Two major announcements coming from the Biden administration have had a significant effect on Thursday trading. The first announcement, centered on the US’s renewed focus on clean energy, had a hard time countering the second announcement, regarding a hike in capital gains tax rate. Consequently, some sectors related to clean-tech are up, while the market as a whole closed down.
If you want to play a game, take off an item of clothing every time I allude to the unprecedented times in which we live. As Justin Timberlake once proclaimed, "I'll have you naked by the end of this song".
Question: Were finance and economics ever more interesting than it is right now? I dare say we are in unprecedented times. For one, stock prices have never been more expensive in the history of public exchanges. Microsoft (NASDAQ: MSFT) is about to join the two trillion-dollar club, Tesla's (NASDAQ: TSLA) valuation is supercharged, and the NASDAQ and S&P 500 are at unprecedented record levels. Put another way, at no time in history has the valuation of some publicly listed companies been so far removed from their traditionally gauged intrinsic value.
Well…, there have a couple of times where the PE ratio of the S&P was higher than it is now. That is, immediately following the 2001 Dotcom crash and 2008 GFC.
But since our current bubble hasn’t popped yet (the only way we know we are in a bubble), let me speculate under the assumption that this is the new normal, and these are in fact, unprecedented times.
I do not think investor optimism is the reason for these valuations, more so desperation. We all know that Central Banks' unprecedented spending has led to an inflation in asset prices; governmental desperation, if you will.
But perhaps everyone is also a little desperate to not miss out on the next decade's big growth stock like they did last decade. If you had invested US$10K into Netflix (NASDAQ: NFLX) on Jan 1st, 2010, that little nest egg would now be worth over US$704K (I suggest you check out stockchoker.com to retroactively FOMO over other missed investment opportunities).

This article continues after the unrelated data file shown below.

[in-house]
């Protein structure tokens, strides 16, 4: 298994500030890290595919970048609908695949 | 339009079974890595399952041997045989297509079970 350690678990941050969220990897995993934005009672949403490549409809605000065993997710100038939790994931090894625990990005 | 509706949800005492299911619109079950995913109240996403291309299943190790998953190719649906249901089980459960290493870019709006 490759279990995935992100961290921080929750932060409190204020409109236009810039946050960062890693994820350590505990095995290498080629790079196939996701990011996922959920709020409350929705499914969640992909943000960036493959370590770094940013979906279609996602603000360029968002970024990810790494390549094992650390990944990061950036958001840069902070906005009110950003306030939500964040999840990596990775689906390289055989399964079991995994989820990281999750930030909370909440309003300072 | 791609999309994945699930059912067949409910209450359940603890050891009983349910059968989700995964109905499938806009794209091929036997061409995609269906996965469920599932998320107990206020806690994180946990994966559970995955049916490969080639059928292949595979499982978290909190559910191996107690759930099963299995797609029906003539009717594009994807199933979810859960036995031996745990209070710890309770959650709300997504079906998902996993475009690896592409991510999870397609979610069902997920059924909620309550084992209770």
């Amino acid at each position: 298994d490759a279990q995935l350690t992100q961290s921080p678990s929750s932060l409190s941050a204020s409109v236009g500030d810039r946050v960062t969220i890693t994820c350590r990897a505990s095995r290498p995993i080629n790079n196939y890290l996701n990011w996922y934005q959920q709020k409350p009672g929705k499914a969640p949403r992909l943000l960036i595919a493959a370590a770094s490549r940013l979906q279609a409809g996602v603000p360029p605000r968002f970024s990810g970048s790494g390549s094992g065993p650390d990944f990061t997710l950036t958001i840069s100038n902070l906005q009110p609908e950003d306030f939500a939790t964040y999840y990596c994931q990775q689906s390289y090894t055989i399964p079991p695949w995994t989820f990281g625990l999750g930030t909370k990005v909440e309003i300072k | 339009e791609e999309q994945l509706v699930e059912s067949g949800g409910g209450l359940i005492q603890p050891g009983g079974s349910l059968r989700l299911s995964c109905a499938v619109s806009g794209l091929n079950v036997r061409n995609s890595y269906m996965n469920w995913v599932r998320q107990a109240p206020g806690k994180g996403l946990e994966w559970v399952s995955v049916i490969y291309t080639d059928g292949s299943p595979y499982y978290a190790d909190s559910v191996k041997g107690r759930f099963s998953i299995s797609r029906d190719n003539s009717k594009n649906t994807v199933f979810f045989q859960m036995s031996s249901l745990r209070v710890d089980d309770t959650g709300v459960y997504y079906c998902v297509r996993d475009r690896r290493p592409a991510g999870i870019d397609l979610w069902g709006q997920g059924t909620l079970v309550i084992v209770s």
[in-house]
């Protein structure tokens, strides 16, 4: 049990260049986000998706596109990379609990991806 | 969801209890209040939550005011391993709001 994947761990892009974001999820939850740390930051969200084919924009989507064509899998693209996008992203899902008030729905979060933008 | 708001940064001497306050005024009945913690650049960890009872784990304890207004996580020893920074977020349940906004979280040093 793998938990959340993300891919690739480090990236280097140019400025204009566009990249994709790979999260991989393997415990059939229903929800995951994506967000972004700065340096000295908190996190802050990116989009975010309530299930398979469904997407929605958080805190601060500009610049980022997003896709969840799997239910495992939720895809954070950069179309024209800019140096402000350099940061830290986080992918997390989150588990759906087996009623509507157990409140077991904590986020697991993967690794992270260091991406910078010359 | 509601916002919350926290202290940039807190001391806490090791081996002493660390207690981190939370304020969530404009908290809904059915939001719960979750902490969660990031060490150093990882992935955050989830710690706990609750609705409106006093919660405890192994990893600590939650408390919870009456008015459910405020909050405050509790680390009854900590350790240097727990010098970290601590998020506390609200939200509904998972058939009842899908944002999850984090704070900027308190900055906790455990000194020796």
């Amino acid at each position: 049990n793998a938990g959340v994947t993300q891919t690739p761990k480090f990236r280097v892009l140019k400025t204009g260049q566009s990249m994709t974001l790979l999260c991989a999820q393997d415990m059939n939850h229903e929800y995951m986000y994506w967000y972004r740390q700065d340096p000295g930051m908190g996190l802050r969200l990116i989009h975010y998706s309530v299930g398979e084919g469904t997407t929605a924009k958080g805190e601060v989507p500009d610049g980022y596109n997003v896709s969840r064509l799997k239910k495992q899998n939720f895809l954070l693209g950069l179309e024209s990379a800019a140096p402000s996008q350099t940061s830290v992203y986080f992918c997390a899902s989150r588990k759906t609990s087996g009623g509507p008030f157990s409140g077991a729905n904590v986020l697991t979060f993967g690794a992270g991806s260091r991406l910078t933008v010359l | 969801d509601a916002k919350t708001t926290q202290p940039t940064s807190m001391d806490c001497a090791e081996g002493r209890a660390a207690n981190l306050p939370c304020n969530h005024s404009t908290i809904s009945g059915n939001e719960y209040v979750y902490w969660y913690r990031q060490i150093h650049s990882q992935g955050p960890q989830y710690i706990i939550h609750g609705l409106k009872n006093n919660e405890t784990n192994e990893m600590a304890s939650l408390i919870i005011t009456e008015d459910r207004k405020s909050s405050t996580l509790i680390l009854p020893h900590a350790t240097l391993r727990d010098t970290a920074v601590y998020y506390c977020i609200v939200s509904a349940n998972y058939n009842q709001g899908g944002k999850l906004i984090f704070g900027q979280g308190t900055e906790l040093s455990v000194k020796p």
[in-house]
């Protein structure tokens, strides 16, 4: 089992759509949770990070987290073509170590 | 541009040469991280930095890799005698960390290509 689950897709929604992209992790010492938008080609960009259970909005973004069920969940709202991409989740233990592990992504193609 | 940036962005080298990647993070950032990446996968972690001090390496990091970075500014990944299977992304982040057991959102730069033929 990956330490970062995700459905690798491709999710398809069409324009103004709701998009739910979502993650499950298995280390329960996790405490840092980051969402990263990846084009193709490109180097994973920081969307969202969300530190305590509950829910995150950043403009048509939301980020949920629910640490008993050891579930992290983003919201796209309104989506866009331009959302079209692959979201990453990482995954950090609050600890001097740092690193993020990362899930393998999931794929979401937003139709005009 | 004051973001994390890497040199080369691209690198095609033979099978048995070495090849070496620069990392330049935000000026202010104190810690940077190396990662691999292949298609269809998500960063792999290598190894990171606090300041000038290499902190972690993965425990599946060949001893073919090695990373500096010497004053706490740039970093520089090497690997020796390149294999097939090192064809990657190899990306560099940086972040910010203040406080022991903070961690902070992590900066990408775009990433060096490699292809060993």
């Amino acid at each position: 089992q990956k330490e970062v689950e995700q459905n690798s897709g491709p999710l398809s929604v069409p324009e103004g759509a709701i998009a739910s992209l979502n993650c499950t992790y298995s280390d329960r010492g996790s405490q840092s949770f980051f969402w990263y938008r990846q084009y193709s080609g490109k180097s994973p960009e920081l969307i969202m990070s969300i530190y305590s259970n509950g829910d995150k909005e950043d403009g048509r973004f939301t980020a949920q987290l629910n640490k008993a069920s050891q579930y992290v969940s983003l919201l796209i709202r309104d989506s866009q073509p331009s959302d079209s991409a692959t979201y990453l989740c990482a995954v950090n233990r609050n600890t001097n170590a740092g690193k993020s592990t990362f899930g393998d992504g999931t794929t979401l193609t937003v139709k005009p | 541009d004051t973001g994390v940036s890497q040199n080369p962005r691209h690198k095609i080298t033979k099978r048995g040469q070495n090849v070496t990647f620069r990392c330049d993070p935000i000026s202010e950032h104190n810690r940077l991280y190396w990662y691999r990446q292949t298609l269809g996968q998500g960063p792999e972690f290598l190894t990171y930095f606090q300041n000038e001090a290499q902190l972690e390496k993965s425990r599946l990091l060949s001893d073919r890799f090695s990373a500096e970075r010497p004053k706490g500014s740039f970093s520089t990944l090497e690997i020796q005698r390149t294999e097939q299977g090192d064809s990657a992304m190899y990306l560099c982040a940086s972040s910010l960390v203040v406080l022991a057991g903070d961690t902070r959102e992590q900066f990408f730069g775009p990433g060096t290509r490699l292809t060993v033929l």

This asset inflation is excellent news for those who have KiwiSaver, AustralianSuper, 401Ks, and the like. Personally, my KiwiSaver has grown at an alarming rate since the infamous pandemic emerged. But I will not be able to touch it for another 40 years; who knows what will happen in this time? I presume a long list of unprecedented events.
I do not expect the growth we have seen recently to be the new normal. But perhaps things will now tapper off, and companies' exceedingly generous valuations will be the new normal moving forward. This could be the new lay of the land and we will have to get used to hyper bullish valuations. For the sake of my KiwiSaver, I kind of hope so.
US stocks have not seen any major changes this week, staying uncharacteristically calm despite headlines such as the oil price crash. The Dow Jones gained 457 points on its Wednesday session, a jump of 2%. It is now trading at 23,400 points on the hourly chart. Likewise, the S&P 500 and NASDAQ indices saw similar gains, climbing 2.3% and 2,8%, respectively.
However, this is most likely as investors are also still awaiting news such as this week’s jobless claims data. Latest predictions expect around 4.2 million new unemployment claims to be filed, bringing the total up to 26 million claims in just 5 weeks.